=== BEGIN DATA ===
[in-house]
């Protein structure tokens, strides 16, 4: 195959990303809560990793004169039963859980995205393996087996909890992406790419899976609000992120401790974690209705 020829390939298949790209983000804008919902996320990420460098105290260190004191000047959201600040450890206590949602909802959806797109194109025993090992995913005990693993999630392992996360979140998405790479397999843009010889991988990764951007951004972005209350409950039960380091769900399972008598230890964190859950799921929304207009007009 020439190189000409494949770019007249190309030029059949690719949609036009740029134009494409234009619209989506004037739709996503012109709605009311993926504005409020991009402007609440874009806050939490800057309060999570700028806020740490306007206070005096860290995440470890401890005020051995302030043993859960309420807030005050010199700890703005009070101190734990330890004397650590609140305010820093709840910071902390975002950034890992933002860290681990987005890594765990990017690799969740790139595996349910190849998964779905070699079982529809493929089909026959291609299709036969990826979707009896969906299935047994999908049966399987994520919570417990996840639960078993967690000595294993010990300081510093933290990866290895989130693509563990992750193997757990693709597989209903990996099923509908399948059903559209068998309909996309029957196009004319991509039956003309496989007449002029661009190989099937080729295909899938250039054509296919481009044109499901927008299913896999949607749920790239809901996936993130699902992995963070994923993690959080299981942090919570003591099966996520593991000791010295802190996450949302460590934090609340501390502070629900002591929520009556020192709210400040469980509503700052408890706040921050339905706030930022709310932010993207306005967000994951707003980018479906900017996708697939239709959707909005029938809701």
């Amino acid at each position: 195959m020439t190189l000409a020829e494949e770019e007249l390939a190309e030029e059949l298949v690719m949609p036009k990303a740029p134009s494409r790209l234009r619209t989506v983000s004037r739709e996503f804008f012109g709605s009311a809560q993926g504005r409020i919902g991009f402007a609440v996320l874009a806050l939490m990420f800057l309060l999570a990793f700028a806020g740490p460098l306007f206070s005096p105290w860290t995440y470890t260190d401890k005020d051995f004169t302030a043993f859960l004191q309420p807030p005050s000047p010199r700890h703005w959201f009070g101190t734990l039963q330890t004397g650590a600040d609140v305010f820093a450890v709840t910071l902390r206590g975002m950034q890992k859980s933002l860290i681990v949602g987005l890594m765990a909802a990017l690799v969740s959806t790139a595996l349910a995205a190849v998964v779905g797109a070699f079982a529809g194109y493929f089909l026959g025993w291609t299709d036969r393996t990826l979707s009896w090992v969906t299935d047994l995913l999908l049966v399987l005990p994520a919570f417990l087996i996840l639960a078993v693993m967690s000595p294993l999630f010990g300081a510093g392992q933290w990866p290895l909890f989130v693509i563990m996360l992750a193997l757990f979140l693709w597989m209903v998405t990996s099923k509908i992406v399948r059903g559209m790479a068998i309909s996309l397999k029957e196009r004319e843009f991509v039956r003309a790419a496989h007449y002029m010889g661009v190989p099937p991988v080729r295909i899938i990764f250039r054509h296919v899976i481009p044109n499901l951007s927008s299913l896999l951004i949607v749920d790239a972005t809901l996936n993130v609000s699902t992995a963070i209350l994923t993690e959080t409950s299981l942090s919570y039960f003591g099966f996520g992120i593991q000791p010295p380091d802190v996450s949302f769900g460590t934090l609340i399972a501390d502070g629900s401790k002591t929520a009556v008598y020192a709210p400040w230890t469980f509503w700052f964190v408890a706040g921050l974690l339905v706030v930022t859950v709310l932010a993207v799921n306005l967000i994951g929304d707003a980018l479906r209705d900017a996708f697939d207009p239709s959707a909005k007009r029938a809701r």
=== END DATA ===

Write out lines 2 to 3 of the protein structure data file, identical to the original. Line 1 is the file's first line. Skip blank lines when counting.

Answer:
């Protein structure tokens, strides 16, 4: 195959990303809560990793004169039963859980995205393996087996909890992406790419899976609000992120401790974690209705 020829390939298949790209983000804008919902996320990420460098105290260190004191000047959201600040450890206590949602909802959806797109194109025993090992995913005990693993999630392992996360979140998405790479397999843009010889991988990764951007951004972005209350409950039960380091769900399972008598230890964190859950799921929304207009007009 020439190189000409494949770019007249190309030029059949690719949609036009740029134009494409234009619209989506004037739709996503012109709605009311993926504005409020991009402007609440874009806050939490800057309060999570700028806020740490306007206070005096860290995440470890401890005020051995302030043993859960309420807030005050010199700890703005009070101190734990330890004397650590609140305010820093709840910071902390975002950034890992933002860290681990987005890594765990990017690799969740790139595996349910190849998964779905070699079982529809493929089909026959291609299709036969990826979707009896969906299935047994999908049966399987994520919570417990996840639960078993967690000595294993010990300081510093933290990866290895989130693509563990992750193997757990693709597989209903990996099923509908399948059903559209068998309909996309029957196009004319991509039956003309496989007449002029661009190989099937080729295909899938250039054509296919481009044109499901927008299913896999949607749920790239809901996936993130699902992995963070994923993690959080299981942090919570003591099966996520593991000791010295802190996450949302460590934090609340501390502070629900002591929520009556020192709210400040469980509503700052408890706040921050339905706030930022709310932010993207306005967000994951707003980018479906900017996708697939239709959707909005029938809701």
């Amino acid at each position: 195959m020439t190189l000409a020829e494949e770019e007249l390939a190309e030029e059949l298949v690719m949609p036009k990303a740029p134009s494409r790209l234009r619209t989506v983000s004037r739709e996503f804008f012109g709605s009311a809560q993926g504005r409020i919902g991009f402007a609440v996320l874009a806050l939490m990420f800057l309060l999570a990793f700028a806020g740490p460098l306007f206070s005096p105290w860290t995440y470890t260190d401890k005020d051995f004169t302030a043993f859960l004191q309420p807030p005050s000047p010199r700890h703005w959201f009070g101190t734990l039963q330890t004397g650590a600040d609140v305010f820093a450890v709840t910071l902390r206590g975002m950034q890992k859980s933002l860290i681990v949602g987005l890594m765990a909802a990017l690799v969740s959806t790139a595996l349910a995205a190849v998964v779905g797109a070699f079982a529809g194109y493929f089909l026959g025993w291609t299709d036969r393996t990826l979707s009896w090992v969906t299935d047994l995913l999908l049966v399987l005990p994520a919570f417990l087996i996840l639960a078993v693993m967690s000595p294993l999630f010990g300081a510093g392992q933290w990866p290895l909890f989130v693509i563990m996360l992750a193997l757990f979140l693709w597989m209903v998405t990996s099923k509908i992406v399948r059903g559209m790479a068998i309909s996309l397999k029957e196009r004319e843009f991509v039956r003309a790419a496989h007449y002029m010889g661009v190989p099937p991988v080729r295909i899938i990764f250039r054509h296919v899976i481009p044109n499901l951007s927008s299913l896999l951004i949607v749920d790239a972005t809901l996936n993130v609000s699902t992995a963070i209350l994923t993690e959080t409950s299981l942090s919570y039960f003591g099966f996520g992120i593991q000791p010295p380091d802190v996450s949302f769900g460590t934090l609340i399972a501390d502070g629900s401790k002591t929520a009556v008598y020192a709210p400040w230890t469980f509503w700052f964190v408890a706040g921050l974690l339905v706030v930022t859950v709310l932010a993207v799921n306005l967000i994951g929304d707003a980018l479906r209705d900017a996708f697939d207009p239709s959707a909005k007009r029938a809701r």